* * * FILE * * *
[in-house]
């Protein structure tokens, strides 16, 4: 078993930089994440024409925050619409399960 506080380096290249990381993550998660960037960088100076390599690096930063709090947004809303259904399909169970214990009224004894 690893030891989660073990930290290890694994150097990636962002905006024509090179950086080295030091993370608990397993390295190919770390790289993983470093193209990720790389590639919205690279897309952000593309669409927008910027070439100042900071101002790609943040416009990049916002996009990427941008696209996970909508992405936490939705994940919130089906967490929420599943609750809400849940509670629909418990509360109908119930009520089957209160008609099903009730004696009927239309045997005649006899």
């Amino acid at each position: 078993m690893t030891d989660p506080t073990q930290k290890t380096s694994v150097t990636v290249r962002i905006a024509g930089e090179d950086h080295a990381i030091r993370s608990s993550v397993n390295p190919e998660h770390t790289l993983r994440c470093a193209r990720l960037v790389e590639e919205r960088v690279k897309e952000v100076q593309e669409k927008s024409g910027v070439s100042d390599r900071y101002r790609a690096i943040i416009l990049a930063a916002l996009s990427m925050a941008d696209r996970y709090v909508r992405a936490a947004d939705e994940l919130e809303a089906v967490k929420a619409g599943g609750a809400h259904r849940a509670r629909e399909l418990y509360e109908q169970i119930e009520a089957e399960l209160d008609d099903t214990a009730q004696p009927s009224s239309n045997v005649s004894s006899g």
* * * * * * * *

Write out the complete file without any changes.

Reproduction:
[in-house]
């Protein structure tokens, strides 16, 4: 078993930089994440024409925050619409399960 506080380096290249990381993550998660960037960088100076390599690096930063709090947004809303259904399909169970214990009224004894 690893030891989660073990930290290890694994150097990636962002905006024509090179950086080295030091993370608990397993390295190919770390790289993983470093193209990720790389590639919205690279897309952000593309669409927008910027070439100042900071101002790609943040416009990049916002996009990427941008696209996970909508992405936490939705994940919130089906967490929420599943609750809400849940509670629909418990509360109908119930009520089957209160008609099903009730004696009927239309045997005649006899």
């Amino acid at each position: 078993m690893t030891d989660p506080t073990q930290k290890t380096s694994v150097t990636v290249r962002i905006a024509g930089e090179d950086h080295a990381i030091r993370s608990s993550v397993n390295p190919e998660h770390t790289l993983r994440c470093a193209r990720l960037v790389e590639e919205r960088v690279k897309e952000v100076q593309e669409k927008s024409g910027v070439s100042d390599r900071y101002r790609a690096i943040i416009l990049a930063a916002l996009s990427m925050a941008d696209r996970y709090v909508r992405a936490a947004d939705e994940l919130e809303a089906v967490k929420a619409g599943g609750a809400h259904r849940a509670r629909e399909l418990y509360e109908q169970i119930e009520a089957e399960l209160d008609d099903t214990a009730q004696p009927s009224s239309n045997v005649s004894s006899g």